Description of the Issue Being Addressed3
Rationale for the project3
Aims of the project4
The need for a support group5
An analysis of the literature that informs the project6
Benefits of support groups7
Strategies of the project8
The way in which the project would be evaluated10
Benefits envisaged from conducting the project10
Resources & Budget11
Second Quarter April June 200615
Third Quarter July September 200615
Fourth Quarter October December 200616
This project proposal aims to seek funding of $50,000 to expand the existing Prostate Cancer Support Group by employing a part-time registered Liaison Nurse and an Administration Officer to co-ordinate the group and allow them to develop the awareness of prostate cancer in the community. The funds will allow for the development of a standardised community education package that can be accessed by community groups, GP's, retirement homes, the library and other interested groups and individuals. The current support group is run by volunteers who meet monthly and feel they need some professional guidance to expand the group. It is the intention of this project to increase those meetings to fortnightly with the support of speakers and other health care professionals. The aim of this is to improve the quality of life and support provided to people living with cancer and their families.
The project goes on to describe its aims and rational, using current literature to back up evidence that support groups are a worthwhile cause. Furthermore, strategies, benefits of support groups and methods of evaluation are discussed, along with a comprehensive timeline and budget.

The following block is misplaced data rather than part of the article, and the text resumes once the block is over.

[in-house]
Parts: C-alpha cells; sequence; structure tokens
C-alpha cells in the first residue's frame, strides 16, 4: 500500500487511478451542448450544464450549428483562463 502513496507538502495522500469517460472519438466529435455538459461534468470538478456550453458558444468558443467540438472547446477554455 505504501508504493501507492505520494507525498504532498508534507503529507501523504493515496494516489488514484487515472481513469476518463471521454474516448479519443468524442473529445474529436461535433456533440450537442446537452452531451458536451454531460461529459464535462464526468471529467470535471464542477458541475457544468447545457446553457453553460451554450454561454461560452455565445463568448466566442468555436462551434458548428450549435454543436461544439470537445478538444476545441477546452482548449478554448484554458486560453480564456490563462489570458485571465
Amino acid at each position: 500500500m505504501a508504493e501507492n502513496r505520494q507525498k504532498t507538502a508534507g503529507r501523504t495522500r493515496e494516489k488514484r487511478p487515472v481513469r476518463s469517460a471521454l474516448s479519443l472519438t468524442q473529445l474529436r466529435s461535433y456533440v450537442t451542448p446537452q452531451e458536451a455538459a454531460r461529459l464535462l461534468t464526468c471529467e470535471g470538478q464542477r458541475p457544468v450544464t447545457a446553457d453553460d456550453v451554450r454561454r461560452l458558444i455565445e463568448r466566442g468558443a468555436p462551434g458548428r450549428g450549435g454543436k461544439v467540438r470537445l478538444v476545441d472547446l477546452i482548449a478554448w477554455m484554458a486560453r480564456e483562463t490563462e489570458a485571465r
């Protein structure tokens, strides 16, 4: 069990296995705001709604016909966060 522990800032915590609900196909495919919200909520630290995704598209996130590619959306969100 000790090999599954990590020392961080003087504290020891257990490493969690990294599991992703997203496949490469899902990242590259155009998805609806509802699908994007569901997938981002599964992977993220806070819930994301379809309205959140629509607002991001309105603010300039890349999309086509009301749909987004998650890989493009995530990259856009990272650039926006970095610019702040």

Description of the Issue Being Addressed
Prostate cancer is the most commonly diagnosed cancer in Australian men (apart from non-melanoma skin cancers) and according to the Australian Institute of Health and Welfare and Australasian Association of Cancer Registries (2003) is the second-leading cause of cancer death in Australian men. It is estimated that there are over 61,000 Australian men currently living who have had a diagnosis of prostate cancer, Thursfield V. (2004). In 2001, 11,191 men were diagnosed with the disease. In the same year, 2718 men died from the disease. Of the support groups that are available in Queensland, the majority are general groups, for people affected by any type of cancer (226, 38%), groups for women with breast cancer (172, 29%) and groups for men (and their partners) affected by prostate cancer (63, 11%).
Statistical information available from Hervey Bay City Council indicates Hervey Bay has approximately 5% more 65+ years population than the state average, with this in mind and the rapid growth of the area, more needs to be done to help men with prostate cancer. The current support group has been run successfully over the last 10 years, but with all the changes in Hervey Bay, the group also has a need to evolve, in order to continue to support the increased numbers of men diagnosed with prostate cancer each year.
It is acknowledged that peer support groups are not for everyone; however, potentially many more people affected by cancer could benefit from effective support groups, but are unaware of or unable to access groups appropriate to their needs. With adequate funding, professional support and advertising, the current group could be expanded to encompass a broader community involvement.
Rationale for the project
Cancer support groups first became popular in the 1970s and 1980s, and have rapidly burgeoned as people affected by cancer have increasingly sought help and support to address their psychosocial needs. Professionally led therapeutic groups have also emerged over the past two decades as varying models of therapy have been explored under the broad rubric of improving...